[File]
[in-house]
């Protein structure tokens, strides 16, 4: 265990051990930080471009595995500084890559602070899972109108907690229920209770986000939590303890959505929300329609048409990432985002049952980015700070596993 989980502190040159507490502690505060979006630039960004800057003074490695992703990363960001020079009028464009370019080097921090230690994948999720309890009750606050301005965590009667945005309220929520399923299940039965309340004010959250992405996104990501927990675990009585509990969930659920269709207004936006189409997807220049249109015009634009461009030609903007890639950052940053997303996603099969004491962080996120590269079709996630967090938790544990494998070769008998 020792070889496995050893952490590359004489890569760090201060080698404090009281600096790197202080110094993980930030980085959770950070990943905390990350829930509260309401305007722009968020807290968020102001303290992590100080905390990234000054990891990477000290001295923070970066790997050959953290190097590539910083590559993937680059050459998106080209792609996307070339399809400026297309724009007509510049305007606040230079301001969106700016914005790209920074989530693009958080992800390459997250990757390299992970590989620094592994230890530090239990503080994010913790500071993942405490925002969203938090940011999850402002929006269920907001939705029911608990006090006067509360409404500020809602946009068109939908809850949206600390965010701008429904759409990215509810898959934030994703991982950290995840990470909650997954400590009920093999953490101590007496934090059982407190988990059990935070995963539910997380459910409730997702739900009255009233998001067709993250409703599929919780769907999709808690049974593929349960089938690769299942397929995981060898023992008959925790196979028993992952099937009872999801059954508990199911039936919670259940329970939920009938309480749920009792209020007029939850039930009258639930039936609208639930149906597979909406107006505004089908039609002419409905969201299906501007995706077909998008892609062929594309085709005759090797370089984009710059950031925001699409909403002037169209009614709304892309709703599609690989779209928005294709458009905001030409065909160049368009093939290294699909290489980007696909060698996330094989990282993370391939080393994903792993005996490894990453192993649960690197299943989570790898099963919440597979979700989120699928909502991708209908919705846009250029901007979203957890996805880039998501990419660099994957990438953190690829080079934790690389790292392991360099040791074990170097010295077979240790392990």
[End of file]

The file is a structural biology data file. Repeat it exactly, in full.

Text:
[in-house]
């Protein structure tokens, strides 16, 4: 265990051990930080471009595995500084890559602070899972109108907690229920209770986000939590303890959505929300329609048409990432985002049952980015700070596993 989980502190040159507490502690505060979006630039960004800057003074490695992703990363960001020079009028464009370019080097921090230690994948999720309890009750606050301005965590009667945005309220929520399923299940039965309340004010959250992405996104990501927990675990009585509990969930659920269709207004936006189409997807220049249109015009634009461009030609903007890639950052940053997303996603099969004491962080996120590269079709996630967090938790544990494998070769008998 020792070889496995050893952490590359004489890569760090201060080698404090009281600096790197202080110094993980930030980085959770950070990943905390990350829930509260309401305007722009968020807290968020102001303290992590100080905390990234000054990891990477000290001295923070970066790997050959953290190097590539910083590559993937680059050459998106080209792609996307070339399809400026297309724009007509510049305007606040230079301001969106700016914005790209920074989530693009958080992800390459997250990757390299992970590989620094592994230890530090239990503080994010913790500071993942405490925002969203938090940011999850402002929006269920907001939705029911608990006090006067509360409404500020809602946009068109939908809850949206600390965010701008429904759409990215509810898959934030994703991982950290995840990470909650997954400590009920093999953490101590007496934090059982407190988990059990935070995963539910997380459910409730997702739900009255009233998001067709993250409703599929919780769907999709808690049974593929349960089938690769299942397929995981060898023992008959925790196979028993992952099937009872999801059954508990199911039936919670259940329970939920009938309480749920009792209020007029939850039930009258639930039936609208639930149906597979909406107006505004089908039609002419409905969201299906501007995706077909998008892609062929594309085709005759090797370089984009710059950031925001699409909403002037169209009614709304892309709703599609690989779209928005294709458009905001030409065909160049368009093939290294699909290489980007696909060698996330094989990282993370391939080393994903792993005996490894990453192993649960690197299943989570790898099963919440597979979700989120699928909502991708209908919705846009250029901007979203957890996805880039998501990419660099994957990438953190690829080079934790690389790292392991360099040791074990170097010295077979240790392990």